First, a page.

I have formulated a possibly similar theory as of late which concerns what I am going to call the “quotidian” in Art. Though I am a pluralist I also posses intrinsic and steadfast preferences. And one of those preferences is that I almost always prefer works of art that concern some kind of quotidian sensibility and willfully evade or ignore what we are often told is the biggest and most important story, especially those of the highest stakes and conspicuous emotions and “relevant” drama.

It has been brought to my attention relentlessly that what moves and indeed dominates culture is what capturers the most attention from any “general population” and the most emotional charge elicited therein, At least since the computer has more or less taken over this has been magnified, the inevitable result of the attempt to create a culture in which everybody is literally on the same page, now a screen.

It goes without saying that such a mode will be opposed to the quotidian for more than one reason. A quotidian aesthetics will by definition not be an aesthetics that is emotionally arresting or manipulative; nor will it traffic in the unusual merely for the sake of being unusual. A quotidian aesthetics will ask us to attend to, in a blunt formulation, that which is mundane, taken for granted, and possibly overlooked, while paradoxically asking us to reinvent such things as nevertheless unique and captivating.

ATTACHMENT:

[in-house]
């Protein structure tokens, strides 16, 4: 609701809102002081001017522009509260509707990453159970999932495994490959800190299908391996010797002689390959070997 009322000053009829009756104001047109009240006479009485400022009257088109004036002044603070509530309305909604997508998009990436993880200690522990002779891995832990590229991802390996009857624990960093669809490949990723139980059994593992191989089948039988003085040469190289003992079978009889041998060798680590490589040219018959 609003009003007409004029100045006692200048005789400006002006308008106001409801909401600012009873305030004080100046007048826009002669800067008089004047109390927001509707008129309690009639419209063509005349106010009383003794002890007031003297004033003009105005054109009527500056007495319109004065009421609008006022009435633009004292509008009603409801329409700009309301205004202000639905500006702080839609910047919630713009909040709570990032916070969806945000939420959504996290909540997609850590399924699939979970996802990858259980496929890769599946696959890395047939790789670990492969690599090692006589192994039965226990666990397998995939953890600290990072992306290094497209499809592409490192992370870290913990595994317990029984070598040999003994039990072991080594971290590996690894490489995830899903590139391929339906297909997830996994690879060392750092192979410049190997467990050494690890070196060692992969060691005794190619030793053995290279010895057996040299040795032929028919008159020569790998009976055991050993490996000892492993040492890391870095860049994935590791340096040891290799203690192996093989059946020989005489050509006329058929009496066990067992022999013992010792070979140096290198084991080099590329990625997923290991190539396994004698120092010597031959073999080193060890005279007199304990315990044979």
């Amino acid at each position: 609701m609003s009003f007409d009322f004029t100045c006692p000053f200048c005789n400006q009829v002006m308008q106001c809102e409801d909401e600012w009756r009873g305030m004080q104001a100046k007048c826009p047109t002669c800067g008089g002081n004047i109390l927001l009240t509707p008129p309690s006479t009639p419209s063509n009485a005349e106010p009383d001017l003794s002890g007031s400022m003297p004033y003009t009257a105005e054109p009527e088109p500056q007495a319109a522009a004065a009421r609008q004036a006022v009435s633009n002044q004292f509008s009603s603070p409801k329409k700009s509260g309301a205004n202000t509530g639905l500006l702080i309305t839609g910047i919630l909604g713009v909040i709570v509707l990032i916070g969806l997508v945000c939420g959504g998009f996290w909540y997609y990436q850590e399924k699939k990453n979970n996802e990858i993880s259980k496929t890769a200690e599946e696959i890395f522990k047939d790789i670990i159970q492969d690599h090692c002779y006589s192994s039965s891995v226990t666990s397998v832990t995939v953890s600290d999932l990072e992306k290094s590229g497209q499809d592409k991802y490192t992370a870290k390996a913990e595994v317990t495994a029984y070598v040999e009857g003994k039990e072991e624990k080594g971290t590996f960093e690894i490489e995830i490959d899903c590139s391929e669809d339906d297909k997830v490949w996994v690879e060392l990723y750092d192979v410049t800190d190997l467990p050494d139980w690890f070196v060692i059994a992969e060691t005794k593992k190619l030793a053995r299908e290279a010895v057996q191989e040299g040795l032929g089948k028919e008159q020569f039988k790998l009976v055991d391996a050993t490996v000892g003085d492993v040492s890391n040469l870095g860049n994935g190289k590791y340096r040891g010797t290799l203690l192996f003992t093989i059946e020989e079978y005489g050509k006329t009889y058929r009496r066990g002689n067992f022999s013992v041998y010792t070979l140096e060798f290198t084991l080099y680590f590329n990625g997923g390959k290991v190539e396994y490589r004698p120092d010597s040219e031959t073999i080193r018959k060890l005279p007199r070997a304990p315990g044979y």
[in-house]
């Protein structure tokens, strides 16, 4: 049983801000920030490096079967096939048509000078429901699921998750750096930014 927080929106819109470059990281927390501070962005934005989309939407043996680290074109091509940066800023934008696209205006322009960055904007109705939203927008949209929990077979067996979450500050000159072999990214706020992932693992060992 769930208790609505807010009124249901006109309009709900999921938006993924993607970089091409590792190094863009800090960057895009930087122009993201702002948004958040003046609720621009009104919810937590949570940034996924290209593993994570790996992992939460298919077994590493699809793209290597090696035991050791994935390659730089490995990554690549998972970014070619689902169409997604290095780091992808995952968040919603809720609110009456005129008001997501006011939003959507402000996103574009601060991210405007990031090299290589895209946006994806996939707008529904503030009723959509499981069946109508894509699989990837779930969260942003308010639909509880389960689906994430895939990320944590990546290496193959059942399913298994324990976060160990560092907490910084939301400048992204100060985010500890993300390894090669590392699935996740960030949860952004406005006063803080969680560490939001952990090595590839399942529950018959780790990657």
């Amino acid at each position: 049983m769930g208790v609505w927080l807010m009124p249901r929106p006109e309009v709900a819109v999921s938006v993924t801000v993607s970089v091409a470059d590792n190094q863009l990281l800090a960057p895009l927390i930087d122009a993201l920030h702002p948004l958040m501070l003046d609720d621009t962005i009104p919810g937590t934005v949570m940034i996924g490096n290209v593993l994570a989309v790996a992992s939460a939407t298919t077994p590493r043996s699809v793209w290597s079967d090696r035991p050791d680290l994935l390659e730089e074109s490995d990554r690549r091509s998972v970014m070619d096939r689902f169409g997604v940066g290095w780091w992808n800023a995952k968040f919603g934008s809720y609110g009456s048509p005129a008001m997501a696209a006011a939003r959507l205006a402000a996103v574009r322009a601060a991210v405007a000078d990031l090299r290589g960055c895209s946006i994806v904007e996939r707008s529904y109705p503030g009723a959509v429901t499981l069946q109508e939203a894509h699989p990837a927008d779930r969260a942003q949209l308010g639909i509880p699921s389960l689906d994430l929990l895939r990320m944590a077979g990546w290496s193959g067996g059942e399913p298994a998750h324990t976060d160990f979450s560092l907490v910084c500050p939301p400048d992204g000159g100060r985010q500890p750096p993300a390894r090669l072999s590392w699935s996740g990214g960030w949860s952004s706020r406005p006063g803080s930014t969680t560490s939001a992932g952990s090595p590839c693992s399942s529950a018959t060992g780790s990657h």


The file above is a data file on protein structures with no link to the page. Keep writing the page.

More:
Our Internet Age even propagates charmless words and phrases to evoke our present condition, like clickbait and viral. What makes a thing so popular in a statistical sense to be either viral or to constitute clickbait is that it seems to stand out in some way, the precise opposite of mundanity. And of course it goes without saying that the subject matter will be intensely emotional in one way or the other, pertaining to conflict, sexual desires, or assumptions about purity, sacredness and heaven knows what else.

Author Judith Guest and Robert Redford

One of the movies the cinephile in me keeps coming back to is Robert Redford, Judith Guest, and Nancy Dowd and Alvin Sargent’s Ordinary People from 1980. It feels as if practically every cinephile who is my peer goes back to another film from that year, one that it is felt was cheated at the Oscars - Raging Bull.

It is true that the Scorsese drama about Jake LaMotta is incredibly well made and acted. If the film concerned, say, a man who owned a grocer in the same neighborhood rather than a famous and volatile boxer Scorsese’s picture might have begun to approach the quotidian. But, the commonality in real life of the working class and Italian milieu of the picture notwithstanding, there seems something highly dramatic and therefore “unusual” in some sense about Jake LaMotta both the fact of him being a celebrity in the field of boxing and the particular nature of the form his violence took.